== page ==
How Amazon Is Primed For Prime Day

In Amazon's world, the days just keep getting longer. The next Prime Day is a week away, and the eCommerce operator’s annual sales and marketing frenzy will run 36 hours this year (starting at 3 p.m. EST on July 16), up from 30 hours last year.

The average Prime subscriber in the U.S. buys $1,300 of merchandise from Amazon annually, according to Consumer Intelligence Research Partners (CIRP). And sales for last year’s Prime Day were up about 20 percent year over year, underscoring the importance of the event.

“In 2017, Prime Day expanded to 13 countries and featured hundreds of thousands of deals worldwide,” an Amazon spokesperson told PYMNTS. “Prime Day 2017 became the biggest global shopping event in Amazon history at the time, exceeding the previous Cyber Monday and Black Friday all on a day reserved exclusively for Prime members.”

Prime Day started in 2015. Some 100 million consumers belong to Prime.

Prime Changes

The changes to Prime Day this year show how Amazon is growing and changing. Perhaps the most notable news is that Prime Day will have a significant presence at Whole Foods, the upscale grocery chain that Amazon bought in 2017.

“For the first time, U.S. Prime members will also be able to celebrate Prime Day at their local Whole Foods Market,” the online retailer said in a statement. “Prime members can taste the savings on the high-quality natural and organic products they love on Prime Day (and a half), with an additional 10 percent off hundreds of sale items throughout Whole Foods Market stores, and deep discounts on select popular products.”

Whole Foods has taken on increasing importance for Amazon as it strives to expand its Prime loyalty program even further — and come amid fresh analysis that Prime is underpriced. A Prime membership costs of $119 per year but, recently, Reason Investments said the membership is worth at least $180 to the average member in the U.S. today. Reason Investments also said the eCommerce retailer could charge more for the service and set a “long-run price of Prime to $600.”

The Prime Day discounts at Whole Foods come as Amazon uses other rewards to encourage more shopping at the grocery chain. Just last week, for example, Amazon said that, between July 14 and July 17, users of the Visa-branded Amazon Prime Rewards credit card will receive 10 percent discounts off their purchases there.

Prime Unboxed

This year’s Prime Day will include the debut of another feature. The Amazon spokesperson said, “Amazon is also hosting a series of Unboxing Prime Day events around the world — with surprise events being unboxed in London, Tokyo, Milan, Los Angeles and New York. These events are stemming from a customer insight. We learned that our members continue to love Prime Day and all of the deal shopping, but they also want to feel special and experience their benefits in the real world.”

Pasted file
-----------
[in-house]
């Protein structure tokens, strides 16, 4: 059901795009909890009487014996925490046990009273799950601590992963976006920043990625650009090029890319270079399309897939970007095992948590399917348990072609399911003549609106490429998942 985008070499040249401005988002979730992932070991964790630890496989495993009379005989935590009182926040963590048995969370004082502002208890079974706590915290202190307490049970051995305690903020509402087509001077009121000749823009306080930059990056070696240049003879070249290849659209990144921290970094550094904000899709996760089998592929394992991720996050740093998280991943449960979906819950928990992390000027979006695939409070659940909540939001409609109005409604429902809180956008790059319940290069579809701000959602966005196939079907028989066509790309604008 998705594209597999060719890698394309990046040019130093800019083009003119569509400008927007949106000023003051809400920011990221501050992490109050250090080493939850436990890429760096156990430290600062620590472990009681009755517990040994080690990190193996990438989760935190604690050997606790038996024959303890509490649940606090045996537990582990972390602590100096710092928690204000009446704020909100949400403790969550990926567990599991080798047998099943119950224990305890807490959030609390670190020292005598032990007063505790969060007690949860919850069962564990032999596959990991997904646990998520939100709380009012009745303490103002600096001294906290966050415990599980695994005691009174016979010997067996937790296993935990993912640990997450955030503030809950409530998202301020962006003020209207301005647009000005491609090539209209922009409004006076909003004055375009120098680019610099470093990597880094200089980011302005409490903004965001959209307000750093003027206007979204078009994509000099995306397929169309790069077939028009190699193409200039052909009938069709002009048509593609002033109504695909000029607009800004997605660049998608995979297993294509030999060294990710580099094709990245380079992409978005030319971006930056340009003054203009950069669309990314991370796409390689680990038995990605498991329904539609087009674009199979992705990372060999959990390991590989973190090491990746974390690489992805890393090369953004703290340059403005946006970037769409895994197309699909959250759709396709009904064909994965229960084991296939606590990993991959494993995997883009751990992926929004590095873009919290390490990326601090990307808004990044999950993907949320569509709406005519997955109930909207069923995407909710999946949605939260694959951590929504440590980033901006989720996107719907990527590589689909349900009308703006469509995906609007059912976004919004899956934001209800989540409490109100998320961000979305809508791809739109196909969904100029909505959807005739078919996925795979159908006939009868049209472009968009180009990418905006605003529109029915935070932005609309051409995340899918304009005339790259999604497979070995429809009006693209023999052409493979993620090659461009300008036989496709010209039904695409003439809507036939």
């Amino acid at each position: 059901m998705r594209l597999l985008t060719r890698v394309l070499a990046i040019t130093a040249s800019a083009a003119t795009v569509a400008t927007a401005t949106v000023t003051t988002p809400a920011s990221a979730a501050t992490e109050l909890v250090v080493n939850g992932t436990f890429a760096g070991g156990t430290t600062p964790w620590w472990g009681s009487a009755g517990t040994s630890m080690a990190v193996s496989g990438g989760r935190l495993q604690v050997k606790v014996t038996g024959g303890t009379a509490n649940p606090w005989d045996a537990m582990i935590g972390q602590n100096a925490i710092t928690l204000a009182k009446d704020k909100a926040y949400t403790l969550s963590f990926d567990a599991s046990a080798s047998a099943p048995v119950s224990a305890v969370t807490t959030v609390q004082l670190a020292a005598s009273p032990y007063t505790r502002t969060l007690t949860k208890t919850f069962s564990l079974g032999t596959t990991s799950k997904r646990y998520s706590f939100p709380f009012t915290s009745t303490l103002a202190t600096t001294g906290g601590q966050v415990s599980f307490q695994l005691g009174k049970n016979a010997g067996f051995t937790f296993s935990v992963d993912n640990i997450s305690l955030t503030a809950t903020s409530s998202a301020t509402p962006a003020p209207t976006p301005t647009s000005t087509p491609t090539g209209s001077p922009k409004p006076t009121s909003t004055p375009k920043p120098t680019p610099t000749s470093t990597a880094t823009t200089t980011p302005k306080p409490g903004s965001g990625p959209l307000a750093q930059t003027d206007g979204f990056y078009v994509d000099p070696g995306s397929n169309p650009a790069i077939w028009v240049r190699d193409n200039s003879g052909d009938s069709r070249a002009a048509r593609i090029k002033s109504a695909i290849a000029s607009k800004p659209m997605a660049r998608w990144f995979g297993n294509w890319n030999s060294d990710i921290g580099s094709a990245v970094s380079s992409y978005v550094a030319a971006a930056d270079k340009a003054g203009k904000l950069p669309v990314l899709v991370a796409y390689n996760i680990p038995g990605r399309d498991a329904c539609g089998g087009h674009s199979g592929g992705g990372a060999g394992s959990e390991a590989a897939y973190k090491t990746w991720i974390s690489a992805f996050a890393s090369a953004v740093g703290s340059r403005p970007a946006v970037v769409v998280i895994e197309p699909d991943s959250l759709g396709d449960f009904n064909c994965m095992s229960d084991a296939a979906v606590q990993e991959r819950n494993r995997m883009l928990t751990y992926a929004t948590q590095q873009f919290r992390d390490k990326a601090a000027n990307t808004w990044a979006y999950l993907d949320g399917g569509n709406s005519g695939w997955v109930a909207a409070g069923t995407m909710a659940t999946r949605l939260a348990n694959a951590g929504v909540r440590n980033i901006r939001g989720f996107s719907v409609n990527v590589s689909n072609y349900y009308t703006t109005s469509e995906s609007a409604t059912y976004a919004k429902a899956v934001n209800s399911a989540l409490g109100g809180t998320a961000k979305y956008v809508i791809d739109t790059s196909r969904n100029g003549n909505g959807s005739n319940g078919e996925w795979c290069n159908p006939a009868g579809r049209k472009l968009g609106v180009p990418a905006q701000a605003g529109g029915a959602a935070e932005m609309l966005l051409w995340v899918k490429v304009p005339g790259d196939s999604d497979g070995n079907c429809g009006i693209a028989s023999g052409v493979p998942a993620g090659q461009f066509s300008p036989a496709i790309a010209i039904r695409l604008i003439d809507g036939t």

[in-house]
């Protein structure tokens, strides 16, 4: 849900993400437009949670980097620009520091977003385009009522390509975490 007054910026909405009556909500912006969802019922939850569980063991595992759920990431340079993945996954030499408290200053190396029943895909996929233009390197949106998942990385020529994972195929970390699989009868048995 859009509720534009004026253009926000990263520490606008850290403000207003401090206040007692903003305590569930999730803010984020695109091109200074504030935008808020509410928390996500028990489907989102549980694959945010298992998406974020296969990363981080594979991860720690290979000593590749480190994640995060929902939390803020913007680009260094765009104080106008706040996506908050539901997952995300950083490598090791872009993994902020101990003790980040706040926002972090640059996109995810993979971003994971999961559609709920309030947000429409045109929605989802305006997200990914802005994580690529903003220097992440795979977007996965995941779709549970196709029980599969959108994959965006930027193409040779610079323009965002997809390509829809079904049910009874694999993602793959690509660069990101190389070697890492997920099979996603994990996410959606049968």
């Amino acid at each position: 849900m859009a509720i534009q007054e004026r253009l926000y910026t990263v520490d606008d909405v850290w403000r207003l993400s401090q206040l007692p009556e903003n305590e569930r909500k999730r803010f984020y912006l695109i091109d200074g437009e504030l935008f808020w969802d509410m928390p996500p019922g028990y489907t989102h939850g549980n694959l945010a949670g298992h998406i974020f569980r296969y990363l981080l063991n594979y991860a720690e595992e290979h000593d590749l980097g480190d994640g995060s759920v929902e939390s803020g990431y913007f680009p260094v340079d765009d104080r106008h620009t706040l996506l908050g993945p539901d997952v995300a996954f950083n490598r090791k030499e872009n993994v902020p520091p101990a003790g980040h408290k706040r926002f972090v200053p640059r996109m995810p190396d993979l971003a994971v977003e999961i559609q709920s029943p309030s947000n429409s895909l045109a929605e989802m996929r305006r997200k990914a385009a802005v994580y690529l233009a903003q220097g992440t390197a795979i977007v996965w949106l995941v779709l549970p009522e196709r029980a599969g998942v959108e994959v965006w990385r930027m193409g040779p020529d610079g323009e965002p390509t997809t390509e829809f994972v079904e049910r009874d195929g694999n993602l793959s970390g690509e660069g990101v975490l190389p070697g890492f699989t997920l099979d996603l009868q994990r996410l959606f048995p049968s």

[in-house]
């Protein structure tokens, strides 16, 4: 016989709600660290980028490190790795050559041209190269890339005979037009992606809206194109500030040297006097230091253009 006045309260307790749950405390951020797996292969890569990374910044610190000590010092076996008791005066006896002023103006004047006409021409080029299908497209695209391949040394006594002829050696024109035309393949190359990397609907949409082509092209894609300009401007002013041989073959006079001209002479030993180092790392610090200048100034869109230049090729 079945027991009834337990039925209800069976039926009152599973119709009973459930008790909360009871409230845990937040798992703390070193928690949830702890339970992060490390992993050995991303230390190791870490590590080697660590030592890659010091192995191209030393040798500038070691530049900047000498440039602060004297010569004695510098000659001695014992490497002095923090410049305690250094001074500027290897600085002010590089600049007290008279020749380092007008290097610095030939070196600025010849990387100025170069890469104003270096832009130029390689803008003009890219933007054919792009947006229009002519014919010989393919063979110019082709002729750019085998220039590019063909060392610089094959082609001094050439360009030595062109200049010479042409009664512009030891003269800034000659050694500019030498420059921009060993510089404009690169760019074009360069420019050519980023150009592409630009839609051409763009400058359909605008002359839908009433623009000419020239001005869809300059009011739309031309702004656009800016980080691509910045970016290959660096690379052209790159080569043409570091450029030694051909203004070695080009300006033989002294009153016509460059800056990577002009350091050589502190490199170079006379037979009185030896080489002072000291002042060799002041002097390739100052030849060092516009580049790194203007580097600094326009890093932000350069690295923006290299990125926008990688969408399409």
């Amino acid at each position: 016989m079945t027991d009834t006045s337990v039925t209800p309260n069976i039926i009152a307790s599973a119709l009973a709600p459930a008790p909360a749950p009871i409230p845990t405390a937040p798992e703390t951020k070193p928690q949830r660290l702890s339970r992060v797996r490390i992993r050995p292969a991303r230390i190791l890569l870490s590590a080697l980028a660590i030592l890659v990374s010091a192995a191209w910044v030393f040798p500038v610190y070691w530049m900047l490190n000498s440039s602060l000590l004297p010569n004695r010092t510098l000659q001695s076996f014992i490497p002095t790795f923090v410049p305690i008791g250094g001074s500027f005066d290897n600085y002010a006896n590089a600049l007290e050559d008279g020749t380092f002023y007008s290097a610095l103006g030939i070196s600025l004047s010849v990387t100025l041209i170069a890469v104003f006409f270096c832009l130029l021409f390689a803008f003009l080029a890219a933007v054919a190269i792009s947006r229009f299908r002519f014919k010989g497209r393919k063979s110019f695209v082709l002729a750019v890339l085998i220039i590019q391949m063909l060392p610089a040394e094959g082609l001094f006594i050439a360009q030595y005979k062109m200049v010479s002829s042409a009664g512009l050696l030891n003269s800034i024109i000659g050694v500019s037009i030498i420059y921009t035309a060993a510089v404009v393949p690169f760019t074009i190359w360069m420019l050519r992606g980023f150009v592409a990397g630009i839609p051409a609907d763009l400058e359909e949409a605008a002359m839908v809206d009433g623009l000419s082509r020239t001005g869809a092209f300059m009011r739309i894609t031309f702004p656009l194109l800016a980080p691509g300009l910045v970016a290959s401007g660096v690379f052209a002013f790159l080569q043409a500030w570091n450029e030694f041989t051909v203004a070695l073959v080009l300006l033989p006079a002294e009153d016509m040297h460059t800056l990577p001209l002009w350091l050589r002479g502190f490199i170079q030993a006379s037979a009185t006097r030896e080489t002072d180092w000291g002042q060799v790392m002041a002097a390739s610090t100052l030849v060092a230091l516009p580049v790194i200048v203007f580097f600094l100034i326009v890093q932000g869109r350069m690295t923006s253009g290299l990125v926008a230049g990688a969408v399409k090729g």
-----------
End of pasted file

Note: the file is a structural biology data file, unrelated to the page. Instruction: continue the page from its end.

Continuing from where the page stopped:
Amazon does not have Prime Day to itself. Last week, eBay, hoping to steal some of the retail thunder, announced it would offer exclusive deals across a host of categories next week. In a press release, eBay took a swipe at Amazon, saying no membership is required to get the deals during the shopping event.

The online marketplace will enable customers to shop for thousands of items across categories  including electronics, home fashion and sporting goods at up to 80 percent off regular retail prices. The retailer is also throwing in free shipping on its eBay Deals items. In addition, eBay highlighted in its press release its new Best Price Guarantee service. If customers find an item for less on an eligible competitor’s website, eBay will give them 110 percent off the price difference for the Deals and Top Products.

After Prime Day, and eBay’s own competing event, comes back-to-school sales and the real retail event of the year: the start of holiday shopping. The sales offered next week could provide early signals of how consumers might shop and spend in the fourth quarter.



The How We Shop Report, a PYMNTS collaboration with PayPal, aims to understand how consumers of all ages and incomes are shifting to shopping and paying online in the midst of the COVID-19 pandemic. Our research builds on a series of studies conducted since March, surveying more than 16,000 consumers on how their shopping habits and payments preferences are changing as the crisis continues. This report focuses on our latest survey of 2,163 respondents and examines how their increased appetite for online commerce and digital touchless methods, such as QR codes, contactless cards and digital wallets, is poised to shape the post-pandemic economy.